I grow broad beans every year even though I can’t stand the things. My husband likes them and I enjoy growing them. They are, after all, one of the easiest things to grow. They germinate reliably, don’t need supporting on our sheltered site, then they flower with their beautiful black and white flowers (or crimson when we can get the seed) and soapy perfume, before yielding heavy pods of beans. The only pest they suffer from of any significance is blackfly.
Every year the presenters of Gardeners’ World and the writers in the gardening magazines say "remove the top of broad bean plants to prevent blackfly" and every year I think "it doesn’t work!" However, this year I finally understood what they really meant when I read somewhere that the growing tips of broad beans should be removed as soon as the bean pods start to form. Previously, I had always waited until the blackfly had arrived then removed the growing tips and found the whole thing completely pointless and ineffective. This year as soon as I spotted the young pods forming I systematically removed the growing shoots from the top of all the broad bean plants and you know what? Yes, it actually worked! No blackfly infested beans this year.
Now, the other problem we usually have with broad beans is eating them before they become too big. My husband looks forward to the first tiny, fresh green beans of the year and then eats beans with every meal for the next 4 or more weeks until the beans became large, the scar turns black and the skins tough. It always seems a bit wasteful when we harvest the first pods that look so fat but squash in our fingers, telling us that the beans inside are still small. But, hey, we may as well start harvesting them when they are so tiny and enjoy them because there will soon be plenty of big ones. Ideally, somewhere in between, we try to pick a load, pod them, blanch them and package them up in bags with a sprig of savory for the freezer.
I don’t know what happened this year but somehow we missed the ideal harvest time for picking beans to freeze and when we finally stripped all the remaining pods from the plants the beans were big and tough. So there I was, confronted with two carrier bags of broad bean pods, containing tough broad beans. Every pod needed beans removing from them and every bean needed cooking and its tough outer skin removing. What a task!
As will any job like this, the only sensible way to tackle it was to do a little bit at a time. So I started with 260g of podded broad beans to make bean and pea pate. My husband likes this spread on his sandwiches in the place of sauce with a slice of cooked meat. It also freezes really well so can be frozen in ice-cubes and a little bit thawed out at a time to use in a sandwich or as a dip.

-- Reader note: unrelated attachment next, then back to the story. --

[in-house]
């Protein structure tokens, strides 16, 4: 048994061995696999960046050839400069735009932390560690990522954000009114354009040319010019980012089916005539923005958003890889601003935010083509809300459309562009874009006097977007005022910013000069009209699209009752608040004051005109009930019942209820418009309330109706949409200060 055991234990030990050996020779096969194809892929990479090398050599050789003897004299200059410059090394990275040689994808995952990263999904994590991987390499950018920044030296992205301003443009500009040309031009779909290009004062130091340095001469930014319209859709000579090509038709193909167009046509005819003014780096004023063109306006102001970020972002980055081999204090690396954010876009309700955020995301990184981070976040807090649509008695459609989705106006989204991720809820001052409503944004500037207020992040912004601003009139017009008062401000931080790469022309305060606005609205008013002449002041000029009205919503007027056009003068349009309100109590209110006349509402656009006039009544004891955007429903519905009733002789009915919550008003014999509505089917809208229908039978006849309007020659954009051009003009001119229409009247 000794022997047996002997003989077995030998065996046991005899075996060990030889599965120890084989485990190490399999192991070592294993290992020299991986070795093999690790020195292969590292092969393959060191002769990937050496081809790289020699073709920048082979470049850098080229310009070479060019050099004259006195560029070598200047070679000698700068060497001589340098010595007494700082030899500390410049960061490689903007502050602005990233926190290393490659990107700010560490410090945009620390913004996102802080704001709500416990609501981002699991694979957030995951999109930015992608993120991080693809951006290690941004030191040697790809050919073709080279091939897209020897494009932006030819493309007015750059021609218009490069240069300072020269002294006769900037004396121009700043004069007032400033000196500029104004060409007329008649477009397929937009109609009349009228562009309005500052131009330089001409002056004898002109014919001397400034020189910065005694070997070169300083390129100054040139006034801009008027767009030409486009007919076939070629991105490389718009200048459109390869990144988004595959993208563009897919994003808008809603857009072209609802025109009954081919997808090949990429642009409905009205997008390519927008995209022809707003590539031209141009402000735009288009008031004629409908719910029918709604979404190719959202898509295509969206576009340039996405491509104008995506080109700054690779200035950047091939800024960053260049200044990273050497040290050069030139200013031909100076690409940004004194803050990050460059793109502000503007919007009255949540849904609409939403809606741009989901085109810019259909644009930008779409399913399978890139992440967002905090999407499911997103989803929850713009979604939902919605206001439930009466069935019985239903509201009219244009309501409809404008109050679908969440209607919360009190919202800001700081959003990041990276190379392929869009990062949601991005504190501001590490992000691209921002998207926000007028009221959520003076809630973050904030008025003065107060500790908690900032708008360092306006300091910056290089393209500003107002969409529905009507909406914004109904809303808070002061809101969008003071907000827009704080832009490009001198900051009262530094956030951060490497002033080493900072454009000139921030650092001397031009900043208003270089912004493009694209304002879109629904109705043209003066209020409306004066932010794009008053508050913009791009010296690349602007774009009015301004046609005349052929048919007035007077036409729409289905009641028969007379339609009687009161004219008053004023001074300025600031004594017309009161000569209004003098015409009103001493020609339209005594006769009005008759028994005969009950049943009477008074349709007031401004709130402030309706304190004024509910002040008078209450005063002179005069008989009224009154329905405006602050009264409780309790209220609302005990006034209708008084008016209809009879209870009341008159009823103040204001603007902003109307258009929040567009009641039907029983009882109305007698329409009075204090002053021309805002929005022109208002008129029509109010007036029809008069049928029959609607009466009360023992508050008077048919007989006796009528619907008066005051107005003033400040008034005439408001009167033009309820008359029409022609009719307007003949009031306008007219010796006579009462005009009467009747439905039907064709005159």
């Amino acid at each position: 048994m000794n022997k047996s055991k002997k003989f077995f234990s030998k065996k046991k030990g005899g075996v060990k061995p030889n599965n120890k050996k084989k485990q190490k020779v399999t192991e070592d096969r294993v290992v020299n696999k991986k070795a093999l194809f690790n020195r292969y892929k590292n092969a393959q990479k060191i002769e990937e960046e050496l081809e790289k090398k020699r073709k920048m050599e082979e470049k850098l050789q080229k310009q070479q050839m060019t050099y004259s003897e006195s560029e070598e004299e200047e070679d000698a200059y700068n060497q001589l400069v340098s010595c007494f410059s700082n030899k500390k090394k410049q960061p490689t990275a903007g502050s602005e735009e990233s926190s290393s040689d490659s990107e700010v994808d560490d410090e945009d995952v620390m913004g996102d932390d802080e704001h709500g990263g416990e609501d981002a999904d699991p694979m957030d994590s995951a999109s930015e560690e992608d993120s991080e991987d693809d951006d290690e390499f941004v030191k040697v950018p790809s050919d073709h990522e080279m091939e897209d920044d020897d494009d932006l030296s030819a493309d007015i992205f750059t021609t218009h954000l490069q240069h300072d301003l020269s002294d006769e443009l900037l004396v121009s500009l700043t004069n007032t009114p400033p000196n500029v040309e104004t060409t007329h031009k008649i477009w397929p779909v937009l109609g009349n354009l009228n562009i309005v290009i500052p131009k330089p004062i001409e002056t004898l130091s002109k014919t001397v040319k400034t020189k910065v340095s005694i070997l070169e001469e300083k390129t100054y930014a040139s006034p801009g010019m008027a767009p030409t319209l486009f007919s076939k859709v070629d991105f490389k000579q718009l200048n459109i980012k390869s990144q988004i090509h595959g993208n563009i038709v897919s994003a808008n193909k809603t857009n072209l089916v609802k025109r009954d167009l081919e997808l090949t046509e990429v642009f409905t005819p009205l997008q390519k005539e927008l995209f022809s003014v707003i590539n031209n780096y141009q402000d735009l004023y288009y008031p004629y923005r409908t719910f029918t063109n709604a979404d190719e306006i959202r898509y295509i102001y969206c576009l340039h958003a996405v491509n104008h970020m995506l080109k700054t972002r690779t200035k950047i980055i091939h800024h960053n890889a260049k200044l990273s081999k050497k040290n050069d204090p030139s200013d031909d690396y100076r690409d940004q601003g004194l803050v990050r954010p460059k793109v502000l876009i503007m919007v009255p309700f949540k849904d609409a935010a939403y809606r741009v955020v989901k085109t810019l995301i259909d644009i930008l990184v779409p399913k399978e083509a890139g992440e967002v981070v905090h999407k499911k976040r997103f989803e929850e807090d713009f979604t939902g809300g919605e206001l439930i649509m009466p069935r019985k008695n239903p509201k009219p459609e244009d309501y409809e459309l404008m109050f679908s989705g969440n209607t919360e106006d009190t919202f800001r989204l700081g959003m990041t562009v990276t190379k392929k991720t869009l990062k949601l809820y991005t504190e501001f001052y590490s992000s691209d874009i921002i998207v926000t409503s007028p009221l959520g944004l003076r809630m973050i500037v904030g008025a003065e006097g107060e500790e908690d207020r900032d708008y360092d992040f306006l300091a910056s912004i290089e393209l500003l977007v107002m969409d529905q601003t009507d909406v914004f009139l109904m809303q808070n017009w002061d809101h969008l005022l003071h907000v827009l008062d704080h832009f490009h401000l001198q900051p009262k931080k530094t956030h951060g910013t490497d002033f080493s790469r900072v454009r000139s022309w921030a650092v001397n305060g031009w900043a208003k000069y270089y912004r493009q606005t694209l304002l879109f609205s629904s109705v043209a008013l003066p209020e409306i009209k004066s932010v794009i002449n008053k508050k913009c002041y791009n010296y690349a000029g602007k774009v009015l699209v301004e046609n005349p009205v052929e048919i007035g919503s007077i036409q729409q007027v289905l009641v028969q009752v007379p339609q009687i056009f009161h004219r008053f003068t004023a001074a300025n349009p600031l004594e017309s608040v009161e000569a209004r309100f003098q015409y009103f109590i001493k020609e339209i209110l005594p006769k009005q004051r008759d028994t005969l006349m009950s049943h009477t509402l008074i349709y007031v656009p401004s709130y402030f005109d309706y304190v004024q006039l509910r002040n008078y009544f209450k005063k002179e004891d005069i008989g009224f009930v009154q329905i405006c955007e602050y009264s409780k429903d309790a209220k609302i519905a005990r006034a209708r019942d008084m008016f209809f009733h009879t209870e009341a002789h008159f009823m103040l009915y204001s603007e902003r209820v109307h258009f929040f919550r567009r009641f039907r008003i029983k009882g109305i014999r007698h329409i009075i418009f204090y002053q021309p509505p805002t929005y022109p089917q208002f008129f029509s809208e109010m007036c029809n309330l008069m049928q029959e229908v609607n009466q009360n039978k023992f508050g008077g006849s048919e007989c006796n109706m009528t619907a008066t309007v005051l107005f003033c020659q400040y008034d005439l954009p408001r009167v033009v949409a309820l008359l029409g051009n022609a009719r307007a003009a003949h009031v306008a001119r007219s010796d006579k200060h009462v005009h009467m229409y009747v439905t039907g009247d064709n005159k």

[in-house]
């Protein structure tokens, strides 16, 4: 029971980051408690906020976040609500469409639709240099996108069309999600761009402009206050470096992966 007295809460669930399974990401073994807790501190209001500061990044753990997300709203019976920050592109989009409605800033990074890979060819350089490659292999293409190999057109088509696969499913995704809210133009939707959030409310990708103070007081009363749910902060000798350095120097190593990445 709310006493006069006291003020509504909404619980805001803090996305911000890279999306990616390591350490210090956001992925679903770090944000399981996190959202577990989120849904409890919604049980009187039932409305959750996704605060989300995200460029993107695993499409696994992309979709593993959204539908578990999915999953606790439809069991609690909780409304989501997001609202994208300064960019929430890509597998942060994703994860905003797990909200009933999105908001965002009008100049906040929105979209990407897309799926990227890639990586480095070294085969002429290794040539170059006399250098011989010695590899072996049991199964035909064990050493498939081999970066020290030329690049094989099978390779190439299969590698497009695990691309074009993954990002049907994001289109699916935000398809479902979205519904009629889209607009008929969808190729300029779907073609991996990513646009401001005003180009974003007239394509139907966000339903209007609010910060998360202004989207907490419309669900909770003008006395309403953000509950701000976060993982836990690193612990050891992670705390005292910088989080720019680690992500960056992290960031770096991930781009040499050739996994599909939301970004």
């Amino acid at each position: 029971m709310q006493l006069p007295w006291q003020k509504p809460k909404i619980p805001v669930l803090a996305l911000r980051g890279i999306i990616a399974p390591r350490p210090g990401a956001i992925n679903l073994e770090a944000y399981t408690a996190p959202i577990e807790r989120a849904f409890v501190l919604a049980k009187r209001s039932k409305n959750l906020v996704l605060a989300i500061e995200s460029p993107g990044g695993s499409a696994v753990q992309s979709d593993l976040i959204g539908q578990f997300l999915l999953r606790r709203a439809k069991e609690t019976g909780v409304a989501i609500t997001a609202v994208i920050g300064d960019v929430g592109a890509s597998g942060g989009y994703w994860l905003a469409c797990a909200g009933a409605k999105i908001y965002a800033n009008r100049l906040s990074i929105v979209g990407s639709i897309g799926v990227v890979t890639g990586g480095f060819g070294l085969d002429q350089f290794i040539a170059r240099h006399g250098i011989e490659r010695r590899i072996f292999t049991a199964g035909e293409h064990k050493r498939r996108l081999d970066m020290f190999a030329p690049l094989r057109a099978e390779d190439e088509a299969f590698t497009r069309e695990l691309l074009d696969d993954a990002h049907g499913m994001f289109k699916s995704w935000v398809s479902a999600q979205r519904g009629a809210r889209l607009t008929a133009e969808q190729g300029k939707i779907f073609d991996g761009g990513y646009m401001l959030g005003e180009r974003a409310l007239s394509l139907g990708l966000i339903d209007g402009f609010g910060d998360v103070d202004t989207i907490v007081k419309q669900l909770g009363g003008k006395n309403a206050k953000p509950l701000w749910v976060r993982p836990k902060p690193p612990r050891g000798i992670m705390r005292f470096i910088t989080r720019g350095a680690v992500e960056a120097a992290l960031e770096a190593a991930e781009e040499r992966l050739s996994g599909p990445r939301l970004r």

Bean and Pea Pate
260g broad beans
100g peas (frozen are fine)
¼ teaspoon each ground cumin and coriander
Salt and pepper
1 clove garlic
2 tablespoons of natural yoghurt or soya alternative
Boil the broad beans for 5 to 10 minutes then drain and allow to cool. Remove the outer skin from the beans and place in a food processor. Boil the peas for 3-5 minutes and allow to cool before putting them in the food processor too. Finely chop the garlic and fry in a little oil for about 3 minutes then add to the peas. Add the spices and salt and pepper to taste, along with the yoghurt. Blend all the ingredients until a smooth pate forms. Decant into suitable containers. Refrigerate for up to 4 days or freeze.
Last year I had a go at making beetroot houmous. This had been my first venture into making my own houmous and it had turned out pretty well. I’d kind of made up the recipe on some vague suggestion of ingredients in a magazine but sadly I forgot to make a note of what I did. I discovered this oversight when I went searching for the recipe when I had the idea that I might try adding broad beans to the recipe instead of beetroot. Not defeated, I Googled for a houmous recipe and was reminded that, in addition to tahini, the main ingredient is chickpea. It was then I had the idea that I could just substitute all of the chickpeas for broad beans as they are a very similar ingredient. The next challenge was to buy some tahini. I searched what I considered the most obvious places in Tesco but couldn’t find it so then I asked a shelf-stacker and a personal shopper and neither of them knew what tahini was let alone where to find it! I concluded it was possible that Tesco doesn’t stock the stuff but in fact when I got home I checked their online shop and found it available, which was somewhat irritating. However, a few days later I ordered some shopping from Ocado and included tahini, which was duly delivered. So now it was time to work out a broad bean houmous recipe.